Throughout the lion’s share of the 21st century, Michter’s has enjoyed status as one of the premiere names in American whiskey. But now the Kentucky-based distillery can lay claim to being the king of the global whiskey-making game. This week it was named “World’s Most Admired Whiskey” in the annual top 50 list of producers, as published by Drinks International.
Now in its third edition, the yearly ranking is formed by polling a consortium of “independent whisky experts from across the globe,” according to the magazine’s website. Those industry veterans are asked to evaluate brands by way of a number of key metrics, including quality and consistency, price-to-quality ratio, and strength of marketing.
Using that rubric, Michter’s bested the field. Which was something of a coup, as this was the first time that an American distillery has received the top prize. Indeed, in hauling home the hardware, Michter’s beat out Yamazaki—the pride of Japan—and Ardbeg, a perennial darling amongst scotch enthusiasts.
“For decades, American distillers have been working hard to produce outstanding whiskeys,” said Michter’s president Joe Magliocco, after the announcement. “To finally see this international recognition for a whiskey made in the US is absolutely wonderful.”
It’s been quite a wild ride for Magliocco and his team. In the late ‘90s, he acquired the trademark to the Michter’s name or just $245. The distillery, which was defunct at the time, had history stretching back to pre-Revolutionary War Pennsylvania. He then promptly set up shop in Shively, Kentucky, and brought in some top talent from the bourbon industry to help lay down liquid. Fast forward to 2020, and the brand was already setting world-records with the sale of a single barrel for over $200,000 (it was a 10-year-old bourbon that was auctioned off for Covid-related charity).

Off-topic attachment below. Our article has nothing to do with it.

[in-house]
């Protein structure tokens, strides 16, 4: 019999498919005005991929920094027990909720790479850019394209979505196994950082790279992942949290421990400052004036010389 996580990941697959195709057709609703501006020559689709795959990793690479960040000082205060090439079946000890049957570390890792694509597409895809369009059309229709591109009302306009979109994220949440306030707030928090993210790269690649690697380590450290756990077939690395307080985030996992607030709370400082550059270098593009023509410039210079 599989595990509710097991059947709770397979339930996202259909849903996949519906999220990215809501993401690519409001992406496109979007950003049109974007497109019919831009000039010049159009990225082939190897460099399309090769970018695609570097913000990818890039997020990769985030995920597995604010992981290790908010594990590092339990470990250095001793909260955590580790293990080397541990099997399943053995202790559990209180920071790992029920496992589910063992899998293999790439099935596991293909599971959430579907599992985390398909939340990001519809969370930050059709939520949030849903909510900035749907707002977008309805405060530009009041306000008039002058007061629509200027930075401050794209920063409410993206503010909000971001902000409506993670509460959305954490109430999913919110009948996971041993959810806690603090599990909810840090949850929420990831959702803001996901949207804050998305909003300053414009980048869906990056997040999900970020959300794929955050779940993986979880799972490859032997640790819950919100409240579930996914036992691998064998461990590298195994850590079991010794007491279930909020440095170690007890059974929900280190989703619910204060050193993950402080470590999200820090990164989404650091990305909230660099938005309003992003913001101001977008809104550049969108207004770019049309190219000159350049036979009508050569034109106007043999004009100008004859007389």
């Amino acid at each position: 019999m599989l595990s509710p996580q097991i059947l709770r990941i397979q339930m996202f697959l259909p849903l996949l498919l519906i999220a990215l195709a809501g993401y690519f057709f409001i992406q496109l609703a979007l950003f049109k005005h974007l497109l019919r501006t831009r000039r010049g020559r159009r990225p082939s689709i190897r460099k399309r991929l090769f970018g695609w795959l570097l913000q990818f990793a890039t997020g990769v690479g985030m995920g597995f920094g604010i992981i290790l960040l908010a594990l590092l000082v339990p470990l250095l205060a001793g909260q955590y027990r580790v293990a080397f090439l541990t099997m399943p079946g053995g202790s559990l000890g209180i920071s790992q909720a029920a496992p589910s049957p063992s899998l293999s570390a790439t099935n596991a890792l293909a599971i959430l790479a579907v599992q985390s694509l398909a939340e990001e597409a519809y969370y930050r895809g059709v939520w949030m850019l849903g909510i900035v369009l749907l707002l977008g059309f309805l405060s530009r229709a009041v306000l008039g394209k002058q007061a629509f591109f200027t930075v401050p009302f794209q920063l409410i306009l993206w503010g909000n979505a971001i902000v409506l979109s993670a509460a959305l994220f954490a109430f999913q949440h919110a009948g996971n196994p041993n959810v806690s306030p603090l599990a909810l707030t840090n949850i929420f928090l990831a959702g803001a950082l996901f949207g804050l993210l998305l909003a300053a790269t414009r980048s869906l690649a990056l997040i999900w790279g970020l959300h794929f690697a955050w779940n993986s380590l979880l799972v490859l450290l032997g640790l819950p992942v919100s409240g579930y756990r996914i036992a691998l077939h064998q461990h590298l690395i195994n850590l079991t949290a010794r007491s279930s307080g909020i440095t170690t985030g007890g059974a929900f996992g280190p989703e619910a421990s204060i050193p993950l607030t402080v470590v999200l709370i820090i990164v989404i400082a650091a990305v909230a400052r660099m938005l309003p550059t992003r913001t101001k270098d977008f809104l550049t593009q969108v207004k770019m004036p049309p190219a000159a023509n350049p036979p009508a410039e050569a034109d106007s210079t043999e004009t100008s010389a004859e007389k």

That’s not the only high watermark that Michter’s has reached. In 2013 it unveiled its Celebration Sour Mash. The rare mingling of ultra-aged bourbon and rye was priced at $4000 a bottle, making it the most expensive American whiskey release ever—at the time. Earlier this year it released its 4th edition of the label; 328 bottles in total, priced at a stratospheric $6000 per decanter. Good luck finding one at half that price, today.
Nevertheless, the distillery wouldn’t have received this most recent recognition if it were only marketing stuff for the top shelf. In its US 1 lineup of bourbon and rye, the brand puts out a dependably delicious small batch bourbon, which is aged for upwards of 8 years, and priced squarely within the $40-$50 range.
Although American whiskey has been slow to make significant in-roads in European markets, Michter’s is an exception. Bottles of its wax-dipped 10-year-old bourbon and rye are often seen atop the shelf at some of the most prestigious bars in London, Paris, and Berlin. And the brand is positioning this award as something of a “Judgment of Paris Redux;” a bellwether moment that might augur well for the category as a whole.
“I could not be prouder of what this means not only for Michter’s, but for the American whiskey community as a whole,” says Andrea Wilson, master of maturation at Michter’s. “At home, we’ve always had tremendous belief in our approach, but then you would travel abroad and see bourbon placed on the bottom shelf almost automatically in many parts of the world so it is really exciting to see it reach such high regard.”
Now maybe the international community can finally start spelling the word ‘whiskey’ properly.